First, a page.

{{Code||<syntaxhighlight lang="octave" style="font-size:13px">
  graphics_toolkit ("gnuplot");
+
  graphics_toolkit ("qt");
 
  x = 0:0.1:3;
 
  x = 0:0.1:3;
 
  y = sin (x);
 
  y = sin (x);
Line 34: Line 43:
 
  q = plot (x, x.^2, "k");
 
  q = plot (x, x.^2, "k");
  
* You now have 2 windows that popped up on your screen: figure 1 and figure 2.
+
* You now have 2 windows that popped up on your screen: figure 1 and figure 2. Their handle is the integer figure number (1 and 2 here)
* figure 2 has two axes objects inside: a {{Codeline|<nowiki>y = sin (x) .^2</nowiki>}} and a {{Codeline|<nowiki>y = x.^2</nowiki>}}.
+
* figure 2 has two axes objects inside. In order to have access to those axes properties one could have stored its handle, returned by the subplot function, e.g. {{Codeline|<nowiki>hax = subplot (2,1,1)</nowiki>}}
* the actual data and data-plot-properties are inside the handles {{Codeline|p}} and {{Codeline|r}}.
+
* the actual curves {{Codeline|<nowiki>y = sin (x) .^2</nowiki>}} and {{Codeline|<nowiki>y = x.^2</nowiki>}} are line objects that can be tuned using their repsective handles {{Codeline|p}} and {{Codeline|r}}.
 
 
So let's say you want to change the line thickness of the data in the first figure:
 
  
 +
So let's say you want to change the line thickness of the curve in figure 1:
 
  figure (1)
 
  figure (1)
 
  set (p, "linewidth", 3)
 
  set (p, "linewidth", 3)
Line 48: Line 56:
 
Which will give you the RGB code for black (0,0,0) and green (0,1,0).
 
Which will give you the RGB code for black (0,0,0) and green (0,1,0).
  
Have a look at all the things you can change with:
+
Have a look at all the properties of line objects:
 
  get (q)
 
  get (q)
 +
 +
Some of those properties are read-only, while others have a limited set of allowed values. You may also want to look at modifiable properties and their allowed values:
 +
set (q)
  
 
And {{Codeline|set}} anything that is not to your taste to something else (for what's available see the [http://www.gnu.org/software/octave/doc/interpreter/ manual]).
 
And {{Codeline|set}} anything that is not to your taste to something else (for what's available see the [http://www.gnu.org/software/octave/doc/interpreter/ manual]).
Line 56: Line 67:
 
Adding {{Codeline|text()}} inside an {{Codeline|axes()}} object is done by
 
Adding {{Codeline|text()}} inside an {{Codeline|axes()}} object is done by
 
  text (2, 0.8, "HERE");
 
  text (2, 0.8, "HERE");
... but it now is inserted in figure1, which ''might NOT be want you anticipated''.
+
... but it now is inserted in figure 1, which ''might NOT be what you anticipated''.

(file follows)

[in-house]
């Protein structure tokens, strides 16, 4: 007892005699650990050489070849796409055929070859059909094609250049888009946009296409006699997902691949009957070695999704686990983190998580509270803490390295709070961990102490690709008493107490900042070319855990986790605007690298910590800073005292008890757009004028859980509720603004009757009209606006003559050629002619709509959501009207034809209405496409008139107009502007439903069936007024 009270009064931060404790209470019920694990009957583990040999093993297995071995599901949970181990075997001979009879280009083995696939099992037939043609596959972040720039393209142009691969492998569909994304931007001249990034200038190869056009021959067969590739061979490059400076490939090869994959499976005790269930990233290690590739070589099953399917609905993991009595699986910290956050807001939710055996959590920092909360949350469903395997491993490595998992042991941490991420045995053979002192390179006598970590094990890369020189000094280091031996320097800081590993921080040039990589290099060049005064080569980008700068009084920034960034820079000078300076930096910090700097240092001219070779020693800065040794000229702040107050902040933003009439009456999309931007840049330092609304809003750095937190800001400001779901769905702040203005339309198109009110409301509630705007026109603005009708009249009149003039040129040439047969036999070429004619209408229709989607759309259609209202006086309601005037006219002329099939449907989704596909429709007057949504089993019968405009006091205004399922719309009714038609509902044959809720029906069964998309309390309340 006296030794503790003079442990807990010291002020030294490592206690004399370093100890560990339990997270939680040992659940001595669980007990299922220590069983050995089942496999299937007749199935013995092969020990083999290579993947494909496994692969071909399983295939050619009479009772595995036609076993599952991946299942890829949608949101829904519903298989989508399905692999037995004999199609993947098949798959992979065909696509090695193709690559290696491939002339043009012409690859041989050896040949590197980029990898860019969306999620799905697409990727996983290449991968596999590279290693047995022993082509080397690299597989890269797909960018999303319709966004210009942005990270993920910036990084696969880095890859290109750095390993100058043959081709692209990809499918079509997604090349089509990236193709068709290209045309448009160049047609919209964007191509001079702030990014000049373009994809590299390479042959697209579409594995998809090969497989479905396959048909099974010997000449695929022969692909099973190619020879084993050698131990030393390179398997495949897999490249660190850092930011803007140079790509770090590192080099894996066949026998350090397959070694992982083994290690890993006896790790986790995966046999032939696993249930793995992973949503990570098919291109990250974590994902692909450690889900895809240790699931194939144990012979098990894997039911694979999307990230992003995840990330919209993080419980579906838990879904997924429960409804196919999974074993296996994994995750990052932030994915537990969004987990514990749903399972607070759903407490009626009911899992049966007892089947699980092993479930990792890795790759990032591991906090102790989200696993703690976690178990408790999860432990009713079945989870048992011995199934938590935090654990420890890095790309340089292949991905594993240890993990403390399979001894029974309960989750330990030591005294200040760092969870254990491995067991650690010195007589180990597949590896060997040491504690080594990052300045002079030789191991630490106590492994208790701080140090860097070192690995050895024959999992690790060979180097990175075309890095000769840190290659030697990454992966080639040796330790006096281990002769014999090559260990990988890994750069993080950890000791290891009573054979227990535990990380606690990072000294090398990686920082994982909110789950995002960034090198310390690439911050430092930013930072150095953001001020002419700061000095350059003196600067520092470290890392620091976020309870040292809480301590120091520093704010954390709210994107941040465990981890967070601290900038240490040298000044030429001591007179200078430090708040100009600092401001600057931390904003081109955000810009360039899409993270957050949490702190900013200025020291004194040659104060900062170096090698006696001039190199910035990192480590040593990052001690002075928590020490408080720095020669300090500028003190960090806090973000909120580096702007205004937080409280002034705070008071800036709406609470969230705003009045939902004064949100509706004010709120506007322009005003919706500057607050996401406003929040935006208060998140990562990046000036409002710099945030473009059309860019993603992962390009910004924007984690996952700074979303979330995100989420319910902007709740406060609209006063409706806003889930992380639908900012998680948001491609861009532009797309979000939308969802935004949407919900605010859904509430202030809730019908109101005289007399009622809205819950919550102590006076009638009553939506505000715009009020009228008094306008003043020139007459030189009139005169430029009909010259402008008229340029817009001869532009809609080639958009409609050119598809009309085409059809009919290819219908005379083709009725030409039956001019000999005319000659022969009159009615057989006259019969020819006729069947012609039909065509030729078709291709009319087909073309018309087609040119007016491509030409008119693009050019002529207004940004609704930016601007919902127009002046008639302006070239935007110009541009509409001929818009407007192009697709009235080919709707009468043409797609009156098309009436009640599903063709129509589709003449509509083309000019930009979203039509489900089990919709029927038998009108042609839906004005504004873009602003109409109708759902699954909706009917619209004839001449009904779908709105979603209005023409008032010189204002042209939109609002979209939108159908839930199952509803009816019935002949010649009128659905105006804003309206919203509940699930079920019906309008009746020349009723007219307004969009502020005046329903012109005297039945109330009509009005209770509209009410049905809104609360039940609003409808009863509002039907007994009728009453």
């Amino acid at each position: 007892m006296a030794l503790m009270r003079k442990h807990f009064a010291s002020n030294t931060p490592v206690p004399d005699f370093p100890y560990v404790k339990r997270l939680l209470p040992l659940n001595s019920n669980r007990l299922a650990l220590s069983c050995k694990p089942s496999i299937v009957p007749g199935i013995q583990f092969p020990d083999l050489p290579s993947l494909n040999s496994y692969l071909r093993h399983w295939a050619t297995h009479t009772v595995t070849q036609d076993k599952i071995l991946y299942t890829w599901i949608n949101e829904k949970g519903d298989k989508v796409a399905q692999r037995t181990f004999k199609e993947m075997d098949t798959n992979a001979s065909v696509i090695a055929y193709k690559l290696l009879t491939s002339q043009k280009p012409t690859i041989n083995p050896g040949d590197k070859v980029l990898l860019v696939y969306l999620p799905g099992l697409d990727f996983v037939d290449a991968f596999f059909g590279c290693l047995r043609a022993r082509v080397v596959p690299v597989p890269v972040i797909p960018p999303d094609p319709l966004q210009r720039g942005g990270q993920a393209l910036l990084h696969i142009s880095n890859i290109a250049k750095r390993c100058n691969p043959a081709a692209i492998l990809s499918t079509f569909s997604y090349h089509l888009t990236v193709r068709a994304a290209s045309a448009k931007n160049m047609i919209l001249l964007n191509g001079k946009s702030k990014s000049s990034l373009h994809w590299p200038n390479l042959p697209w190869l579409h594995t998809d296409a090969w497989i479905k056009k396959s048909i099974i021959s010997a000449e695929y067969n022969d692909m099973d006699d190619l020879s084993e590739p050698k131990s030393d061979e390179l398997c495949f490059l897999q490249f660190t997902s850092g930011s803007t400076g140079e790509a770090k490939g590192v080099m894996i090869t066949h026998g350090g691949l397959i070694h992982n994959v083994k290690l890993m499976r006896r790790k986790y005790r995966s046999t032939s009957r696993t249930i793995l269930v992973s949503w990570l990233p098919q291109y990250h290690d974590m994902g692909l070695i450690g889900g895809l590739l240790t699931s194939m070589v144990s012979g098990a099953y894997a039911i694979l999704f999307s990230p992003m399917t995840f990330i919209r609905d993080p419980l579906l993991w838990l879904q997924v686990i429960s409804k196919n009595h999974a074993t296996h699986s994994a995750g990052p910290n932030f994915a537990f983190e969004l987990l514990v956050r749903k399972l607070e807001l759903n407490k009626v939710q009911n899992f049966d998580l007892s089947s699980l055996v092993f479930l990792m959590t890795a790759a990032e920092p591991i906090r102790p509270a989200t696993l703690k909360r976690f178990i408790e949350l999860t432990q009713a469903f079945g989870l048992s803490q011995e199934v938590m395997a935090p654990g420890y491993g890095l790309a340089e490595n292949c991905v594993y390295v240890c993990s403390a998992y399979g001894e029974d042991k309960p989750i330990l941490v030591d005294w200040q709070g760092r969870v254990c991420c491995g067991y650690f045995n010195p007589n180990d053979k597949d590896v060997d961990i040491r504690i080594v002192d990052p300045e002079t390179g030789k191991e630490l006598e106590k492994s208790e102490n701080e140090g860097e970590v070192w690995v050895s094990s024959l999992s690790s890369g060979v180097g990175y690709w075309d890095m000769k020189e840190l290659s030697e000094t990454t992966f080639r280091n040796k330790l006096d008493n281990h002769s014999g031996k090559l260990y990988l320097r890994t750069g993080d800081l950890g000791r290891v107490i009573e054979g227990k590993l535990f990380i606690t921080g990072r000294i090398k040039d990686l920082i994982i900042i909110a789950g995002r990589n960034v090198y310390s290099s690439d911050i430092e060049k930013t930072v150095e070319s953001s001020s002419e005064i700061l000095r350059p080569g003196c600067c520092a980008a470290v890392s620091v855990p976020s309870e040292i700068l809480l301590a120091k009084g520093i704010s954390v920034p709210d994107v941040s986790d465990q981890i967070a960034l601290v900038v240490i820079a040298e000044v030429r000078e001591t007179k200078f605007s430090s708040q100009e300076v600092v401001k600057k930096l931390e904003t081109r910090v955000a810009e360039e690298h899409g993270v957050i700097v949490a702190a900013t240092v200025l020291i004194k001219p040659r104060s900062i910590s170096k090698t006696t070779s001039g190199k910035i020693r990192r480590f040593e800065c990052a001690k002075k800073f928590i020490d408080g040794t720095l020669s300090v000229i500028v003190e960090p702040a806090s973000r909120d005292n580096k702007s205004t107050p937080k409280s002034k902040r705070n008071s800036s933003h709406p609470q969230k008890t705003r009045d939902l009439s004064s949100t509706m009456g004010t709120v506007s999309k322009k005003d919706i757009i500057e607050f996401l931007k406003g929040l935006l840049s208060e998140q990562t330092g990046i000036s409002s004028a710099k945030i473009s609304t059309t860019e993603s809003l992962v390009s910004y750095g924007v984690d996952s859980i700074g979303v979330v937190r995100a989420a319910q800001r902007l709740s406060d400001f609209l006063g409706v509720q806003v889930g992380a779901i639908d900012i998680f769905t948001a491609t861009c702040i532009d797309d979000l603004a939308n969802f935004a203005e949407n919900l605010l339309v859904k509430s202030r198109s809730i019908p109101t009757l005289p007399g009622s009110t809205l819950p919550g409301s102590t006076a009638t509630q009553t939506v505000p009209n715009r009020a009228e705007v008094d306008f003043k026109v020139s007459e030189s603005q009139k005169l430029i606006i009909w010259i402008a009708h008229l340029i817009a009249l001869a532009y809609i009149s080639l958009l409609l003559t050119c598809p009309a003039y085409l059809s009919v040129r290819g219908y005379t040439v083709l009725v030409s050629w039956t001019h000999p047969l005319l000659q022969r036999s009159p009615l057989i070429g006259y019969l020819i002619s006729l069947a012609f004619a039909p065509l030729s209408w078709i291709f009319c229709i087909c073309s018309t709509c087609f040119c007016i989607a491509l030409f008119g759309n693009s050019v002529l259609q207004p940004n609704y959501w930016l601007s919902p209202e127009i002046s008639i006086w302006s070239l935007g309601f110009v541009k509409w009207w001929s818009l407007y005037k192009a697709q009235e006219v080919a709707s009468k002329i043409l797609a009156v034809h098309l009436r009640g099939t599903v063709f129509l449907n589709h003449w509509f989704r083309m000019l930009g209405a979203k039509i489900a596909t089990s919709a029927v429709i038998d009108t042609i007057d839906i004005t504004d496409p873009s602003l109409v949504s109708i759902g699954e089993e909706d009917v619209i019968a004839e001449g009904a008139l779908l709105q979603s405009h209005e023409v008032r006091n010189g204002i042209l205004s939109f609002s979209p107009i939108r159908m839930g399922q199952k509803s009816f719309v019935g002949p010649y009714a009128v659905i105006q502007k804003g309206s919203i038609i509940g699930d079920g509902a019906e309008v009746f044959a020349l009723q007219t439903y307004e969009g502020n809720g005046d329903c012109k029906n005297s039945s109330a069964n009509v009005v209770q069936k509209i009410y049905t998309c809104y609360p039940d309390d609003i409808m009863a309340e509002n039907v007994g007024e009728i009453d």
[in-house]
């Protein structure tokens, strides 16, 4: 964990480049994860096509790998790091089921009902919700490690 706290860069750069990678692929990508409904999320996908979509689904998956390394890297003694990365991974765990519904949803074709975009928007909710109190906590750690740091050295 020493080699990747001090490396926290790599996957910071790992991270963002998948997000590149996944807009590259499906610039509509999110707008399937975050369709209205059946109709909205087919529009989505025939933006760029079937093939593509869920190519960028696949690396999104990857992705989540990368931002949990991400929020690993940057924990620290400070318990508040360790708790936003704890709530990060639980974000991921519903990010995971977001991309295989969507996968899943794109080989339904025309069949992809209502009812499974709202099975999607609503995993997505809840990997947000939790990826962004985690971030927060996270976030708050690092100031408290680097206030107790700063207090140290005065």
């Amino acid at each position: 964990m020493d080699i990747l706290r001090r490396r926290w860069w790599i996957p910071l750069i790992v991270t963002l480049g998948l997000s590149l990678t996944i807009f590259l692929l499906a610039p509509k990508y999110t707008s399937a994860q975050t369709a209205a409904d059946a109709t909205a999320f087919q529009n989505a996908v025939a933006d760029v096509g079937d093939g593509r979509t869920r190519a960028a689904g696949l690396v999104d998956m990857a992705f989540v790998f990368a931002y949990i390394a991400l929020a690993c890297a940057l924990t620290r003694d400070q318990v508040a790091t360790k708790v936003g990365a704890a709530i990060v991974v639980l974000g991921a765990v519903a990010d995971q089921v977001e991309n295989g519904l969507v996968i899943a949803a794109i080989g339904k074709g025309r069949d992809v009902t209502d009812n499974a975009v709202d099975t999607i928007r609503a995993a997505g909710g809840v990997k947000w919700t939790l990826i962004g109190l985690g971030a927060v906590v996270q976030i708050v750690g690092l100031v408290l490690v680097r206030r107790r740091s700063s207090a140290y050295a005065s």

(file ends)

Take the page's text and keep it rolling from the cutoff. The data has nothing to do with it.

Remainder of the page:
The {{Codeline|text()}} command does ''not'' have the option to tell it in which figure or axes object to write the text.
+
All low and high level plotting functions draw by default on the 'currentfigure' in the 'currentaxes' for which the handles can be retrieved using:
Make sure you have moved to current figure and axes ''before'' calling {{Codeline|text()}} to insert text:
+
hfig = gcf (); # returns a handle to the current figure
  figure (2) % the following command will operate on figure(2)
+
hax = gca ();  # returns a handle to the current axes
  get (gcf (),"children") % which two axes objects are there inside the current figure ?
+
 
  set (gcf (), "currentaxes", (get (gcf (), "children"))(2)) % chose the second set of axes
+
In order to change the current figure/axes and draw in figure 2 you may either make them current using the the figure {{Codeline|figure (NFIG)}} function:  
 +
  figure (2) # figure 2 is now the current, let's check
 +
get (0, "currentfigure")
 +
  haxes = get (gcf (),"children") # retrieve all axes handles
 +
  set (gcf (), "currentaxes", haxes(2)) # set the second axes current
 
  text (1.0, 0.5, "THIS IS WHAT I WANTED")
 
  text (1.0, 0.5, "THIS IS WHAT I WANTED")
  
 +
... or explicitly specify the parent object in which you would like to draw the text:
 +
haxes = get (2, "children") # retrieve all axes handles
 +
text (1.0, 0.5, "THIS IS WHAT I WANTED", "parent", haxes (2))
 
[[Category:Plotting tutorials]]
 
[[Category:Plotting tutorials]]

Revision as of 08:53, 1 September 2015

Octave aims at being compatible with Matlab as much as possible, so the graphics part is very similar too to Matlab. In Octave the first choice to make is the graphics_toolkit (). There are currently (sep. 2015) 3 available plotting back-ends (graphics toolkits):

  • 'qt' (the default since Octave 4.0) and 'fltk' both rely on the same OpenGl based rendering engine.
  • 'gnuplot' toolkit uses the Gnuplot software package.